The pound slipped versus the euro at the star of the week as Brexit continues to take its toll. The euro was showing resilience following the Spanish elections. The pound euro exchange rate dropped to a low of €1.1575.
|What do these figures mean?|
|When measuring the value of a pair of currencies, one set equals 1 unit and the other shows the current equivalent. As the market moves, the amount will vary from minute to minute. If the euro amount increases in this pairing, it’s positive for the pound. Or, if you were looking at it the other way around:1 EUR = 0.87271 GBPIn this example, €1 is equivalent to approximately £0.87. This measures the euro’s worth versus the British pound. If the sterling number gets larger, it’s good news for the euro.|
The pound was one of the weakest performing currencies on Monday. The lack of progress in cross party Brexit talks was a concern early in the session for pound investors, as are the upcoming local elections. The Conservatives are heading for a bruising defeat in local elections. The public are fed up with the government’s handling of Brexit and are expected to punish Theresa May accordingly. Polls are expecting the conservatives to lose around 800 seats.
Theresa May is under pressure to get Brexit moving. However, talks with Labour have been slow moving and the toxic European election are looming. Pound traders are questioning Theresa May’s ability to navigate through such a difficult few weeks.
|How does political stability boost a currency?|
|Political stability boosts both consumer and business confidence, which means corporations and regular households alike are more likely to spend money. The increased spending, in turn, then boosts the economy. Foreign investors prefer to invest their money in politically stable countries as well as those with strong economies. For foreign investors to put their money into an economy, they need local currency. As they acquire the money needed, the demand for that particular currency increases, which then boosts its value.|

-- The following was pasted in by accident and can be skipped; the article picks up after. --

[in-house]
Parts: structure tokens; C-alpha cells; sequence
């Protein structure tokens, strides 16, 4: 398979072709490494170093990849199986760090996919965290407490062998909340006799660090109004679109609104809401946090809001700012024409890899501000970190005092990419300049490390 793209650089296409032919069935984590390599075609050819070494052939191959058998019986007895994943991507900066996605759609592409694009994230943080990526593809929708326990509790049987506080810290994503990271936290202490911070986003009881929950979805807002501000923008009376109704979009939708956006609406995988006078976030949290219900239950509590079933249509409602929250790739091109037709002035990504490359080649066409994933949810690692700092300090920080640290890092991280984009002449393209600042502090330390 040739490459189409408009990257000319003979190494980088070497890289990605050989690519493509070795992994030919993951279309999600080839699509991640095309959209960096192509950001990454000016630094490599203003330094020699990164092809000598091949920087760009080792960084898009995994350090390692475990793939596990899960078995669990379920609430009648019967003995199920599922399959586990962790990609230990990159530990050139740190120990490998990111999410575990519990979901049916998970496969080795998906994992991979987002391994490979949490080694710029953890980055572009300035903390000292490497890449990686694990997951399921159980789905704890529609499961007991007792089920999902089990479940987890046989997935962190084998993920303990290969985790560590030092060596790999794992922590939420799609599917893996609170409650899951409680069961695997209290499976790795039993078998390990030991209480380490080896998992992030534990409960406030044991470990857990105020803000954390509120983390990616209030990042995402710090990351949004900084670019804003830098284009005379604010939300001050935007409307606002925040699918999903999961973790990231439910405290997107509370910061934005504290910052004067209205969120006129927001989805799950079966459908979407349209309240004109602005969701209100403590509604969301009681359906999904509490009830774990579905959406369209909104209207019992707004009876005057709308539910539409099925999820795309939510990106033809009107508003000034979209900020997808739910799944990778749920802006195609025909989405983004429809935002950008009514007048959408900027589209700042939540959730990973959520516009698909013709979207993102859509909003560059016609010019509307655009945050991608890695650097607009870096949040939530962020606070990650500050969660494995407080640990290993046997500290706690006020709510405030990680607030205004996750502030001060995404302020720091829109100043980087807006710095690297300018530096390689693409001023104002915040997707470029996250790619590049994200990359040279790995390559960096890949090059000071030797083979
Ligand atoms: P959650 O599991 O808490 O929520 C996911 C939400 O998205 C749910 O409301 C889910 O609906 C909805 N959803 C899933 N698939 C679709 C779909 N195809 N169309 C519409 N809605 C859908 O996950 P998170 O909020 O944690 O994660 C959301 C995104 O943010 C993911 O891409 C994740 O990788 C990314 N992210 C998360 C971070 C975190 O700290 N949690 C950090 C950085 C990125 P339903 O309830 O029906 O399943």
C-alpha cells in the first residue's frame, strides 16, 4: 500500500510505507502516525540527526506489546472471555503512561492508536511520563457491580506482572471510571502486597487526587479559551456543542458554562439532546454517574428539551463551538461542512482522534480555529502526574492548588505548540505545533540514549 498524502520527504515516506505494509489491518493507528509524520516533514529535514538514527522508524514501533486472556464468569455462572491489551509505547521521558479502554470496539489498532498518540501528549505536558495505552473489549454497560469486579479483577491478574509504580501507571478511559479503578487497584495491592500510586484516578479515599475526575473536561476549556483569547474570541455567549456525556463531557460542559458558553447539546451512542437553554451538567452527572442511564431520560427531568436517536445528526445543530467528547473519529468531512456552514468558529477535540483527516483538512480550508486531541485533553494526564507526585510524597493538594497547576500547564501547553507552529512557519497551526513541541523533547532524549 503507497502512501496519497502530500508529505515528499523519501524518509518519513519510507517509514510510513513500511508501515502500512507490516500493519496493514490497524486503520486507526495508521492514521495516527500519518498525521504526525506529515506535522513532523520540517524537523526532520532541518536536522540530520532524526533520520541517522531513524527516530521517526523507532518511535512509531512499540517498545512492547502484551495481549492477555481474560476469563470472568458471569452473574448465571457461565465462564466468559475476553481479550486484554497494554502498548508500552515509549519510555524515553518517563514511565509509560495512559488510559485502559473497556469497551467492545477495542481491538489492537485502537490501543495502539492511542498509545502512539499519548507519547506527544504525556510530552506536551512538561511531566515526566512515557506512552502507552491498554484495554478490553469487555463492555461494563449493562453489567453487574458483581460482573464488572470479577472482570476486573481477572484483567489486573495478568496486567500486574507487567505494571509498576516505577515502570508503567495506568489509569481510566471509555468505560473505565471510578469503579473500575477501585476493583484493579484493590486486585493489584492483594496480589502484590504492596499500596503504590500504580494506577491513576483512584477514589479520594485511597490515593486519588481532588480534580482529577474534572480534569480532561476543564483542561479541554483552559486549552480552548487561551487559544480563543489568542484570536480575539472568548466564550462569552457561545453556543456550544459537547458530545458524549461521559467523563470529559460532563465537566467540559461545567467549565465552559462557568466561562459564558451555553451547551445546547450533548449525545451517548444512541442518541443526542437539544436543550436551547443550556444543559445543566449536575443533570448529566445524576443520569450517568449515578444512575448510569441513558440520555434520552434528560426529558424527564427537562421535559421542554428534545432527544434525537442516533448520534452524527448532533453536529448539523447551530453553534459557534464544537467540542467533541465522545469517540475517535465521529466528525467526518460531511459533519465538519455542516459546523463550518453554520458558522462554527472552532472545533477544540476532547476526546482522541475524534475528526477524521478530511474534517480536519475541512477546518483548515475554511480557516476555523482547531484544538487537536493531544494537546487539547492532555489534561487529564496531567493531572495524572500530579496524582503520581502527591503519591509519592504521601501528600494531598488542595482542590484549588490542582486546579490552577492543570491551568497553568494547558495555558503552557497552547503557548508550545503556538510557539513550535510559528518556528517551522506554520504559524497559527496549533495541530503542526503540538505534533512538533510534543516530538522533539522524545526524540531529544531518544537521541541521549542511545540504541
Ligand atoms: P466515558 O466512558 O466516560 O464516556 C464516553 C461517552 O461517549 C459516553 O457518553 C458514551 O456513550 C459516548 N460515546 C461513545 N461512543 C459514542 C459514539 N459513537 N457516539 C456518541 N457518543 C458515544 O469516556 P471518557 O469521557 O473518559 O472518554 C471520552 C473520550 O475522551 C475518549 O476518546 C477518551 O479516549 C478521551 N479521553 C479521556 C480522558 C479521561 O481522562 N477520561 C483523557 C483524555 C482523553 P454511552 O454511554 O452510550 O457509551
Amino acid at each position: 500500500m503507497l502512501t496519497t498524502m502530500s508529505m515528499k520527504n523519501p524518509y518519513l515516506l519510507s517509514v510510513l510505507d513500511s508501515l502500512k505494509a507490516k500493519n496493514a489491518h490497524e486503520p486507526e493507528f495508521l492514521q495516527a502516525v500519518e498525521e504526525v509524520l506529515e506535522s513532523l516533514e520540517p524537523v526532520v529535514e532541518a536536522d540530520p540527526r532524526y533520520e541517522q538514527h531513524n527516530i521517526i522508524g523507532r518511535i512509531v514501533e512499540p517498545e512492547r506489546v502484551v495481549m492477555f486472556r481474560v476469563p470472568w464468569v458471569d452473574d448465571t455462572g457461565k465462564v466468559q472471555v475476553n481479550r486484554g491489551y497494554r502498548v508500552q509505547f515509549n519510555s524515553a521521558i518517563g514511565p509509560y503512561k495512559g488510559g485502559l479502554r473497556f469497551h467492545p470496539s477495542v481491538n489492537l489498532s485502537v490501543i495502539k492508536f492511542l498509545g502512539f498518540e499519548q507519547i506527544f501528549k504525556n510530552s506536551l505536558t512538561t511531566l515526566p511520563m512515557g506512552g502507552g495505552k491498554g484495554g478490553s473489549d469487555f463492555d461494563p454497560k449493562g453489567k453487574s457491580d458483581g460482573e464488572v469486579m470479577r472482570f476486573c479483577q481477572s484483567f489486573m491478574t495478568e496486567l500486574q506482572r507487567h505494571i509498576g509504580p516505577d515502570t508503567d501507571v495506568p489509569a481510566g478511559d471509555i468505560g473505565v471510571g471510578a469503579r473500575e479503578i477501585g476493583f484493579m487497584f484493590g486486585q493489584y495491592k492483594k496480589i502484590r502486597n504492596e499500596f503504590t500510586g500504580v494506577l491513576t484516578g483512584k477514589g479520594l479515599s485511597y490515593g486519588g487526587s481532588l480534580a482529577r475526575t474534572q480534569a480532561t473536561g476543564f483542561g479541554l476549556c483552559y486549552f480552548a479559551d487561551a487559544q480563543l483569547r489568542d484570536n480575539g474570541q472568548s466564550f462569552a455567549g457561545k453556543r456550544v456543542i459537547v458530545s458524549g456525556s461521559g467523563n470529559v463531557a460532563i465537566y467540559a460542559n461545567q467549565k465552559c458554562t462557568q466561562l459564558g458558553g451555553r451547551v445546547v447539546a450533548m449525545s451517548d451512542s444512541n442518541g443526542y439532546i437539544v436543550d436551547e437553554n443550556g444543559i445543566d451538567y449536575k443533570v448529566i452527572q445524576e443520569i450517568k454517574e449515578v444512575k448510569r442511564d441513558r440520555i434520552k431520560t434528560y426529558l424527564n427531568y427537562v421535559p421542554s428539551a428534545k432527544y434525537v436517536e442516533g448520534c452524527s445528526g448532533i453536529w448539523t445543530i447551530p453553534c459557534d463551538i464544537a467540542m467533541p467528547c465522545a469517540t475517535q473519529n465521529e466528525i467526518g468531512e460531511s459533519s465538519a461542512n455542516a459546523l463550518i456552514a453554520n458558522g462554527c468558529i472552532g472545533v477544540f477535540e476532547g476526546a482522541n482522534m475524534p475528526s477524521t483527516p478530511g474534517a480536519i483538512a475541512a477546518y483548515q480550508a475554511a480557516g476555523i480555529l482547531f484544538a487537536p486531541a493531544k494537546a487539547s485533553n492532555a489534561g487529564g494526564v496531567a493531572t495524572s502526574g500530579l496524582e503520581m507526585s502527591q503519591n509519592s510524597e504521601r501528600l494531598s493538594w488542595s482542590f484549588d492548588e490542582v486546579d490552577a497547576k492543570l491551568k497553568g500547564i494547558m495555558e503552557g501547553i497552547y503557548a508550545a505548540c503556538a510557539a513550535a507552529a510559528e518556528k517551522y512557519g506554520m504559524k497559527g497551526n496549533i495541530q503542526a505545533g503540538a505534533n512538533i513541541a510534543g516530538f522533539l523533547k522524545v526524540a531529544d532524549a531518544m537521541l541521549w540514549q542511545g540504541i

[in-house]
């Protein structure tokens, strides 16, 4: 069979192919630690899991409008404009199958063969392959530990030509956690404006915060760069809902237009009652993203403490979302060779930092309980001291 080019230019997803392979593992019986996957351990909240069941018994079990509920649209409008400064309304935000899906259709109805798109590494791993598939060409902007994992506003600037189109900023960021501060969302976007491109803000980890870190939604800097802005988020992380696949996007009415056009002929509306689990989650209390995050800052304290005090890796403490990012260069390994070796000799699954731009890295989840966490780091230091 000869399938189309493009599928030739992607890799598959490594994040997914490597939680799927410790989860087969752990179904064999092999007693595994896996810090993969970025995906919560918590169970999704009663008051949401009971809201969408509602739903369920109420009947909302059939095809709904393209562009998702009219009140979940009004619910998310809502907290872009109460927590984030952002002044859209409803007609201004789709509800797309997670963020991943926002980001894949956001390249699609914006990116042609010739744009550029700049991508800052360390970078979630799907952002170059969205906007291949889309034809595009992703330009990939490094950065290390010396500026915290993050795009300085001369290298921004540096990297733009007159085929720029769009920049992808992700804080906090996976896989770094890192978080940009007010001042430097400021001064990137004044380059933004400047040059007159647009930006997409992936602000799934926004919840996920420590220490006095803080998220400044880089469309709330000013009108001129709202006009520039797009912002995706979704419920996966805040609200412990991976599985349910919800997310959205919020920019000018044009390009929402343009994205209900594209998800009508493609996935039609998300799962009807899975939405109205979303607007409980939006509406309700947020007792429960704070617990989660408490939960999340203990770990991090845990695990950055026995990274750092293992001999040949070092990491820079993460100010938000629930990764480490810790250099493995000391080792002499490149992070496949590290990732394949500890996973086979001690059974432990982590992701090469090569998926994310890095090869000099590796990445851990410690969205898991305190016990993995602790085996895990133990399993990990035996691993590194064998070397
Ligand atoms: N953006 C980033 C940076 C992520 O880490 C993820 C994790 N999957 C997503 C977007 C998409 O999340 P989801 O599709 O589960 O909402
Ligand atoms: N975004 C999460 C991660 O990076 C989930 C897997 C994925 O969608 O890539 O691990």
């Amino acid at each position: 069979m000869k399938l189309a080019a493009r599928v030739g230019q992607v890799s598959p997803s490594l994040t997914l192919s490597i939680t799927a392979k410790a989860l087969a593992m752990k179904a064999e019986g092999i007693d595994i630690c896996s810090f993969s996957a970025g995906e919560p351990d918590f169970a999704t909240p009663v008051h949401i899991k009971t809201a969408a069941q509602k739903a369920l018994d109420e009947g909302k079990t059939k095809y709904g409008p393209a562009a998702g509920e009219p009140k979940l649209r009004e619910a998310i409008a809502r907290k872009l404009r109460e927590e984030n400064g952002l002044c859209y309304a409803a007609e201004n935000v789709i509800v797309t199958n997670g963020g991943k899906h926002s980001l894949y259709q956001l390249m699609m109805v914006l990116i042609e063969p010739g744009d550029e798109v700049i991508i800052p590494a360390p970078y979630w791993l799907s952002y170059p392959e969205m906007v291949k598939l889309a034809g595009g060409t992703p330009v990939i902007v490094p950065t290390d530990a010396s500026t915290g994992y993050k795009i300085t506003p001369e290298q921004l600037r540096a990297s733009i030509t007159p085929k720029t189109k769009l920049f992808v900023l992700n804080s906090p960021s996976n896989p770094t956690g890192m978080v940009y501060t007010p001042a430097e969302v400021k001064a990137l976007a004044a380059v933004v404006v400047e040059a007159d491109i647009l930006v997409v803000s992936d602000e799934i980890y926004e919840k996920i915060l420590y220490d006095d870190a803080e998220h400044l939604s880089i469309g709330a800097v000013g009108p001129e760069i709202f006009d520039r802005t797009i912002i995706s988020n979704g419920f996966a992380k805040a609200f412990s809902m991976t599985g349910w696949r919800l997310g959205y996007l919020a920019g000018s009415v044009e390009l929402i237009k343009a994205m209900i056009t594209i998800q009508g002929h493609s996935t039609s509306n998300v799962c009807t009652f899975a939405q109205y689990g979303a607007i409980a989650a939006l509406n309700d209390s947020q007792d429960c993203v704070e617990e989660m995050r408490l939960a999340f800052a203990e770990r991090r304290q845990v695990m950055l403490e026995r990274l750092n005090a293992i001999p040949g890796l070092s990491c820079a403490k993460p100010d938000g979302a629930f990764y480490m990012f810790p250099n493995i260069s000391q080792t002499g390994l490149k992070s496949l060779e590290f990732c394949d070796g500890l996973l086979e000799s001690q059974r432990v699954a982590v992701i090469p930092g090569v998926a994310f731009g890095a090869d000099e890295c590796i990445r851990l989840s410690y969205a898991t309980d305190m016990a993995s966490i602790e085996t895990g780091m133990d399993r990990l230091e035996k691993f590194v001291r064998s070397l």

Today there is no high impacting data so investors will continue to watch the build up to local elections and any Brexit developments.
The mood for the euro improved from last week, even as data remains dismal. The euro managed to brush off data that showed confidence in the bloc was at a two-year low. Most of the main indicators weakened, Economic sentiment dropped to the worst level since September 2016. Just the service indicator improved. This suggests that the eurozone economy is still faltering.
Today is a big day for eurozone data. There is a barrage of high and medium impacting releases. The most closely watched will be the eurozone GDP release. Analysts are expecting the bloc’s economy to remain steady in the first three months of this year, with growth of 1.1% year on year in the first quarter.
However, recent eurozone data has surprised to the downside as the bloc’s economy struggles in the face of slowing global growth and Brexit. Italy’s figures will be closely monitored as the eurozone’s third largest economy balances dangerously close to recession. Another weak reading for the bloc as a whole could send the euro sharply lower.
|Why does poor economic data drag on a country’s currency?|
|Slowing economic indicators point to a slowing economy. Weak economies have weaker currencies because institutions look to reduce investments in countries where growth prospects are low and then transfer money to countries with higher growth prospects. These institutions sell out of their investment and the local currency, thus increasing supply of the currency and pushing down the money’s worth. So, when a country or region has poor economic news, the value of the currency tends to fall.|
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